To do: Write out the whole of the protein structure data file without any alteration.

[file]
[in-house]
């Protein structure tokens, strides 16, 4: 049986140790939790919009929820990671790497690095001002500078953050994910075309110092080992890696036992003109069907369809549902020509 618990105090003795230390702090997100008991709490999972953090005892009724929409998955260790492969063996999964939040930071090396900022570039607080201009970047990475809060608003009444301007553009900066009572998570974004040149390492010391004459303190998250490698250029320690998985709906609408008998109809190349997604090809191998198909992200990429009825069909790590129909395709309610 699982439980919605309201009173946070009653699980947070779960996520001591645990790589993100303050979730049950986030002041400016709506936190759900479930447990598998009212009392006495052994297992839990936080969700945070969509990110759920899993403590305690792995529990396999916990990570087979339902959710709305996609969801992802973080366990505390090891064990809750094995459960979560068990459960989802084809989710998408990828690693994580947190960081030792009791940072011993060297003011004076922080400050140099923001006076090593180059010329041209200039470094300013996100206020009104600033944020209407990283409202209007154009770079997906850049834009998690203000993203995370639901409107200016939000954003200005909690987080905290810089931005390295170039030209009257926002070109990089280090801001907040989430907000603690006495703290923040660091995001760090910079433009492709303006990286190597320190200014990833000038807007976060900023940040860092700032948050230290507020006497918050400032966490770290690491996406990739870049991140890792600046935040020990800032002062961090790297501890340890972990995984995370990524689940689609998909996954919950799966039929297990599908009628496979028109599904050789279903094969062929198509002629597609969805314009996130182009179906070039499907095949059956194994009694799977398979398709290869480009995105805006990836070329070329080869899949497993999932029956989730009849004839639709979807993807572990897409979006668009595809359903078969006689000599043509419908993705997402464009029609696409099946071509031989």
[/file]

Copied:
[in-house]
């Protein structure tokens, strides 16, 4: 049986140790939790919009929820990671790497690095001002500078953050994910075309110092080992890696036992003109069907369809549902020509 618990105090003795230390702090997100008991709490999972953090005892009724929409998955260790492969063996999964939040930071090396900022570039607080201009970047990475809060608003009444301007553009900066009572998570974004040149390492010391004459303190998250490698250029320690998985709906609408008998109809190349997604090809191998198909992200990429009825069909790590129909395709309610 699982439980919605309201009173946070009653699980947070779960996520001591645990790589993100303050979730049950986030002041400016709506936190759900479930447990598998009212009392006495052994297992839990936080969700945070969509990110759920899993403590305690792995529990396999916990990570087979339902959710709305996609969801992802973080366990505390090891064990809750094995459960979560068990459960989802084809989710998408990828690693994580947190960081030792009791940072011993060297003011004076922080400050140099923001006076090593180059010329041209200039470094300013996100206020009104600033944020209407990283409202209007154009770079997906850049834009998690203000993203995370639901409107200016939000954003200005909690987080905290810089931005390295170039030209009257926002070109990089280090801001907040989430907000603690006495703290923040660091995001760090910079433009492709303006990286190597320190200014990833000038807007976060900023940040860092700032948050230290507020006497918050400032966490770290690491996406990739870049991140890792600046935040020990800032002062961090790297501890340890972990995984995370990524689940689609998909996954919950799966039929297990599908009628496979028109599904050789279903094969062929198509002629597609969805314009996130182009179906070039499907095949059956194994009694799977398979398709290869480009995105805006990836070329070329080869899949497993999932029956989730009849004839639709979807993807572990897409979006668009595809359903078969006689000599043509419908993705997402464009029609696409099946071509031989």